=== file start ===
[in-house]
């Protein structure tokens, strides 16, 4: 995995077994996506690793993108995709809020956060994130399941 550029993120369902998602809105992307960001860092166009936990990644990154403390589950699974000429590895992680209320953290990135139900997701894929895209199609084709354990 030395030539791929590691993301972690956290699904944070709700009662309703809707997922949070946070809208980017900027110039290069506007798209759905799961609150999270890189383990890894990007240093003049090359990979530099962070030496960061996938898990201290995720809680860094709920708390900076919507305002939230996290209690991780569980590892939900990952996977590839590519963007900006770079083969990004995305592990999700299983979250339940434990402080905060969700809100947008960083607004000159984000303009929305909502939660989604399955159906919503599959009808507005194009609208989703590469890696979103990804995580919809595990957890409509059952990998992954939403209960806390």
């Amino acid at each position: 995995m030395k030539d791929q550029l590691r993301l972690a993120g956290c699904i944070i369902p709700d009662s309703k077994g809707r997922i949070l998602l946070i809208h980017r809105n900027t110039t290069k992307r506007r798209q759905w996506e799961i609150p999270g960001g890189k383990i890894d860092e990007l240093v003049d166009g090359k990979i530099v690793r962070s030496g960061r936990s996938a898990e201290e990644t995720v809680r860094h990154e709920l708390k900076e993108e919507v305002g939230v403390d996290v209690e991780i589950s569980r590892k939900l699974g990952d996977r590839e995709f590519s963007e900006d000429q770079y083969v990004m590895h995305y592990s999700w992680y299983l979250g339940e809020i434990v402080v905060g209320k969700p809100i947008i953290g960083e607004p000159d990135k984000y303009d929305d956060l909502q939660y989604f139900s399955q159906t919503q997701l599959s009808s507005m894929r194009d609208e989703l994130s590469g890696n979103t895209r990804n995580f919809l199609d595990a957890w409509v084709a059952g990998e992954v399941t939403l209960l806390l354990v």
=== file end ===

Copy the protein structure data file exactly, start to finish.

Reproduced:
[in-house]
């Protein structure tokens, strides 16, 4: 995995077994996506690793993108995709809020956060994130399941 550029993120369902998602809105992307960001860092166009936990990644990154403390589950699974000429590895992680209320953290990135139900997701894929895209199609084709354990 030395030539791929590691993301972690956290699904944070709700009662309703809707997922949070946070809208980017900027110039290069506007798209759905799961609150999270890189383990890894990007240093003049090359990979530099962070030496960061996938898990201290995720809680860094709920708390900076919507305002939230996290209690991780569980590892939900990952996977590839590519963007900006770079083969990004995305592990999700299983979250339940434990402080905060969700809100947008960083607004000159984000303009929305909502939660989604399955159906919503599959009808507005194009609208989703590469890696979103990804995580919809595990957890409509059952990998992954939403209960806390």
């Amino acid at each position: 995995m030395k030539d791929q550029l590691r993301l972690a993120g956290c699904i944070i369902p709700d009662s309703k077994g809707r997922i949070l998602l946070i809208h980017r809105n900027t110039t290069k992307r506007r798209q759905w996506e799961i609150p999270g960001g890189k383990i890894d860092e990007l240093v003049d166009g090359k990979i530099v690793r962070s030496g960061r936990s996938a898990e201290e990644t995720v809680r860094h990154e709920l708390k900076e993108e919507v305002g939230v403390d996290v209690e991780i589950s569980r590892k939900l699974g990952d996977r590839e995709f590519s963007e900006d000429q770079y083969v990004m590895h995305y592990s999700w992680y299983l979250g339940e809020i434990v402080v905060g209320k969700p809100i947008i953290g960083e607004p000159d990135k984000y303009d929305d956060l909502q939660y989604f139900s399955q159906t919503q997701l599959s009808s507005m894929r194009d609208e989703l994130s590469g890696n979103t895209r990804n995580f919809l199609d595990a957890w409509v084709a059952g990998e992954v399941t939403l209960l806390l354990v």